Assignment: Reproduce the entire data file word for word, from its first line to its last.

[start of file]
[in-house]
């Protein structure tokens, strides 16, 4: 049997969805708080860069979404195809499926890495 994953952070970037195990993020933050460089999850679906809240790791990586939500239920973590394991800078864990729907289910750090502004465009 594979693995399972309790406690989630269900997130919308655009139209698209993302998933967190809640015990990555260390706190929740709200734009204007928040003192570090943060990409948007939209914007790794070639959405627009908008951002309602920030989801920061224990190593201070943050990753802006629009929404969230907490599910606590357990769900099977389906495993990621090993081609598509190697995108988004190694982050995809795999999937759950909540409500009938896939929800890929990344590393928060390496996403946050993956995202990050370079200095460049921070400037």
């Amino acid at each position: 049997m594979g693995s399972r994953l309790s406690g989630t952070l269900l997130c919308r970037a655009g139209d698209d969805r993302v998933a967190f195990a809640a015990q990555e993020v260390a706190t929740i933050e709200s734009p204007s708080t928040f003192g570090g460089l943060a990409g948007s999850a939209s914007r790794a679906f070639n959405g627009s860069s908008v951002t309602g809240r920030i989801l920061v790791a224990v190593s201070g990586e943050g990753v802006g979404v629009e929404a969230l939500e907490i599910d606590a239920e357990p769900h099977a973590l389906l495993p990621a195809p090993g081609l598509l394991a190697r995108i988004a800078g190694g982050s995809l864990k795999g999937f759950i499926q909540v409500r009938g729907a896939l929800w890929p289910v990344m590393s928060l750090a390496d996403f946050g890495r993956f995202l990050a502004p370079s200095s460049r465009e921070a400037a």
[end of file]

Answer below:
[in-house]
């Protein structure tokens, strides 16, 4: 049997969805708080860069979404195809499926890495 994953952070970037195990993020933050460089999850679906809240790791990586939500239920973590394991800078864990729907289910750090502004465009 594979693995399972309790406690989630269900997130919308655009139209698209993302998933967190809640015990990555260390706190929740709200734009204007928040003192570090943060990409948007939209914007790794070639959405627009908008951002309602920030989801920061224990190593201070943050990753802006629009929404969230907490599910606590357990769900099977389906495993990621090993081609598509190697995108988004190694982050995809795999999937759950909540409500009938896939929800890929990344590393928060390496996403946050993956995202990050370079200095460049921070400037």
């Amino acid at each position: 049997m594979g693995s399972r994953l309790s406690g989630t952070l269900l997130c919308r970037a655009g139209d698209d969805r993302v998933a967190f195990a809640a015990q990555e993020v260390a706190t929740i933050e709200s734009p204007s708080t928040f003192g570090g460089l943060a990409g948007s999850a939209s914007r790794a679906f070639n959405g627009s860069s908008v951002t309602g809240r920030i989801l920061v790791a224990v190593s201070g990586e943050g990753v802006g979404v629009e929404a969230l939500e907490i599910d606590a239920e357990p769900h099977a973590l389906l495993p990621a195809p090993g081609l598509l394991a190697r995108i988004a800078g190694g982050s995809l864990k795999g999937f759950i499926q909540v409500r009938g729907a896939l929800w890929p289910v990344m590393s928060l750090a390496d996403f946050g890495r993956f995202l990050a502004p370079s200095s460049r465009e921070a400037a």